Living with AutismBy Marianne Toedtman, RN, MN
Autism Speaks Assistant National Director of Outreach and Resources
Autism Speaks offers resources, tool kits and support to help manage the day-to-day challenges
Autism Speaks’ mission is to change the future for all who struggle with autism spectrum disorders. Chief Scientific Officer Geri Dawson tells us that there is still a lot that we do not know, and there is more that we need to do. Most people agree – without further research, a complete understanding of this complex disorder is not possible. And, the more we understand, the better we are able to develop approaches that address the myriad challenges associated with the disorder.
While we work to change the future, we are also committed to addressing the daily struggles people with autism, their families and caregivers face today. Autism Speaks’ Family Services team is proud that half of its members are parents of children with autism. Team member Colleen Dolnick says, “It gives us a huge advantage when we talk with the hundreds of families who call us each month because they do not know where to turn for help. Parents immediately feel a sense of comfort, knowing you may have gone through a similar experience.”
Living with autism is often accompanied by a profound sense of isolation and helplessness, for the affected individual as well as the immediate family. Dolnick continues, “It is important that families can connect with us, quickly get the information they need, and recognize the power of their own advocacy.”
The team supports families by connecting them to resources and information, enabling them to make informed decisions. Information is a powerful tool; it can lead to dramatic improvement in the outcome and quality of life of an individual with autism. The Family Services team is providing a vital link for those who are living with autism today.
Resources For All Ages
The Autism Speaks online Resource Guide is one of the largest databases of autism resources in the country with more than 25,000 entries and information from all over the United States. Searchable by state or by zip code, resources are organized in over 35 categories. A Resource Library offers an online library that provides a variety of autism information and reference materials including books, blogs, catalogs and tool kits, as well as resources for Spanish-speaking families.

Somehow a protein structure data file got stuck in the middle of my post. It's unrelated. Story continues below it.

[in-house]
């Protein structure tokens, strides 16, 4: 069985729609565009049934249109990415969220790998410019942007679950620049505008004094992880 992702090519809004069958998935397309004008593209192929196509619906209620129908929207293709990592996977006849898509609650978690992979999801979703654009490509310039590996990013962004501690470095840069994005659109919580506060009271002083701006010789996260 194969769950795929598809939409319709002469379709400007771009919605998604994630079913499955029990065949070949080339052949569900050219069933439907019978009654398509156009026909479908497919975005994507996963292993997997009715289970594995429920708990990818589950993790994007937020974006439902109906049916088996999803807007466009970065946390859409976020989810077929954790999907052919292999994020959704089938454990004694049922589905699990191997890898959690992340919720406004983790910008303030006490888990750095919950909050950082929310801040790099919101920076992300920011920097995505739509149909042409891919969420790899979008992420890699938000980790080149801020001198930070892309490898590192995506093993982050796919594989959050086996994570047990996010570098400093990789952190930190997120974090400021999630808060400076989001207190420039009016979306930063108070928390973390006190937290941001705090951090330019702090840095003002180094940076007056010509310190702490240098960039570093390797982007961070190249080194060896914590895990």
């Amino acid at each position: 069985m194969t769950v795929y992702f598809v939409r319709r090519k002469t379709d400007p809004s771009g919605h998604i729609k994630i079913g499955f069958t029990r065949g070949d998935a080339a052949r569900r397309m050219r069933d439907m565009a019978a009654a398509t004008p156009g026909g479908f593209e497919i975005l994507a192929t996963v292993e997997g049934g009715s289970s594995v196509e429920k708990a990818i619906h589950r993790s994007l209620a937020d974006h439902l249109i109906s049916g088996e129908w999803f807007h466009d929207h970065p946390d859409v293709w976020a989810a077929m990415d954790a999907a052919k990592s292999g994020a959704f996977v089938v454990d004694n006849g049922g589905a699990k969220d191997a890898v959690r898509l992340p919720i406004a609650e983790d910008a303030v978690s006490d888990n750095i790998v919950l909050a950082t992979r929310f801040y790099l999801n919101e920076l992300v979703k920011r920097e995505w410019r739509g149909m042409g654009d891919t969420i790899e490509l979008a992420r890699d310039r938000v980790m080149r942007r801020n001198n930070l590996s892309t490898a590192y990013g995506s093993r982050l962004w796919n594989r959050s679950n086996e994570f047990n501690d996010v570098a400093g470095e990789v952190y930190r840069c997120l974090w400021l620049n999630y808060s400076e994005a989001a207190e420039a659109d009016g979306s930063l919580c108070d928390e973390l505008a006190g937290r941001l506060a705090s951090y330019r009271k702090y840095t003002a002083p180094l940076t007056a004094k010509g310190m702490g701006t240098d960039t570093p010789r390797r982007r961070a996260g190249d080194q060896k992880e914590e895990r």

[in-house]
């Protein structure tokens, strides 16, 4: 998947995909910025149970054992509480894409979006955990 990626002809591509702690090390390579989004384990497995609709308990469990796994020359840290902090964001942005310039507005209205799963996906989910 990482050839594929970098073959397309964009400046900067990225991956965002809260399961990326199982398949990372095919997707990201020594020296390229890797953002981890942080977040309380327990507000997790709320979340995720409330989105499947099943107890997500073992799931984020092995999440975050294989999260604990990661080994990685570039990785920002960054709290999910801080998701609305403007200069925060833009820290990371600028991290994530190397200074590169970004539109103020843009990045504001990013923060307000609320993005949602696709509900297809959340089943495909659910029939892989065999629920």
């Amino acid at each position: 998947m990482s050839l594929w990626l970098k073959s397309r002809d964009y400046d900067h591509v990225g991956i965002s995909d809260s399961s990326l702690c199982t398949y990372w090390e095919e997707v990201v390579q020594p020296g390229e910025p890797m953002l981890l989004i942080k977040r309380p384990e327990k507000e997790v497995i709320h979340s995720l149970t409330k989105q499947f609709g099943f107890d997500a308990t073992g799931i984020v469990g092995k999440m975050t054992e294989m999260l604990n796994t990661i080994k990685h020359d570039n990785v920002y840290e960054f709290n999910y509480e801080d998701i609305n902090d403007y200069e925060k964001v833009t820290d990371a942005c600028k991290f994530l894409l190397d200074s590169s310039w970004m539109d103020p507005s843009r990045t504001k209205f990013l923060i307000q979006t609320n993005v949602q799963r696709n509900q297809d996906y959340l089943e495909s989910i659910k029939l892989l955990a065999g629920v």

Age-related resources are organized into three categories in the family services section of the Autism Speaks website: Diagnosis/Intervention (0-3), School Age/Youth (3-22) and Young Adult/Adult (22 years and older). A family can quickly get to the information that is relevant to their loved one. Parents are busy people, short on time and want to put their finger on information that typically has to do with an individual’s age. Visit www.autismspeaks.org/community/familyservices to learn more. As a service to the community, all resources are free.
Autism Speaks provides critical information to families who might otherwise not have access to information. Families have the opportunity to contact Autism Response Team (ART) coordinators, who are specially trained parents of children with autism who talk and email hundreds of families each month. An ART coordinator can be contacted through a toll-free number, 888-AUTISM2 (288-4762), or by email at email@example.com.
• Autism is a complex neurobiological
disorder that impacts communication, behavior and social relationships
• 1 in an estimated 100 children is diagnosed with autism
• More children will be diagnosed with autism this year than with AIDS, pediatric cancer and diabetes combined
• Autism is the fastest-growing serious developmental disability in the U.S.
• Autism costs the nation over $35 billion per year, a figure expected to increase significantly in the next decade
• Boys are four times more likely than girls to have autism
• There is no medical detection or cure for autism.
What Causes Autism?
• Scientists don’t know exactly what causes autism.
• Much evidence supports the idea that genetic factors – that is genes, their function, and their interactions – are one of the main underlying causes of ASD. But researchers are not looking for just one gene. Current evidence suggests that as many as 10 or more genes on different chromosomes may be involved in autism to different degrees.
• Some genes may place a person at greater risk for autism, called susceptibility. Other genes may cause specific symptoms or determine their severity. Another possibility is that genes with changes or mutations might add to the symptoms of autism because the genes or gene products aren’t working properly.
• Research has also shown that environmental factors, such as viruses, may also play a role in causing autism.
• While some researchers are examining the relationship between genes and environmental factors, other researchers are looking at possible neurological, infectious, metabolic and immunologic factors that may be involved in autism.
• Because the disorder is so complex, and because no two people with autism are exactly alike, autism is probably the result of many causes. É
Source: National Institute of Child Health and Human Development, NIH, DHHS. (2005). Autism Overview: What We Know (05-5592).
Marianne Toedtman, a Clinical Nurse Specialist, is the Assistant National Director of Outreach and Resources for Autism Speaks. She is the mother of a 17-year-old son, Hunter, who has autism.
Marianne Toedtman R.N., M.N.
5455 Wilshire Blvd.
Los Angeles, CA 90036-4234
888 AUTISM2 (288-4762)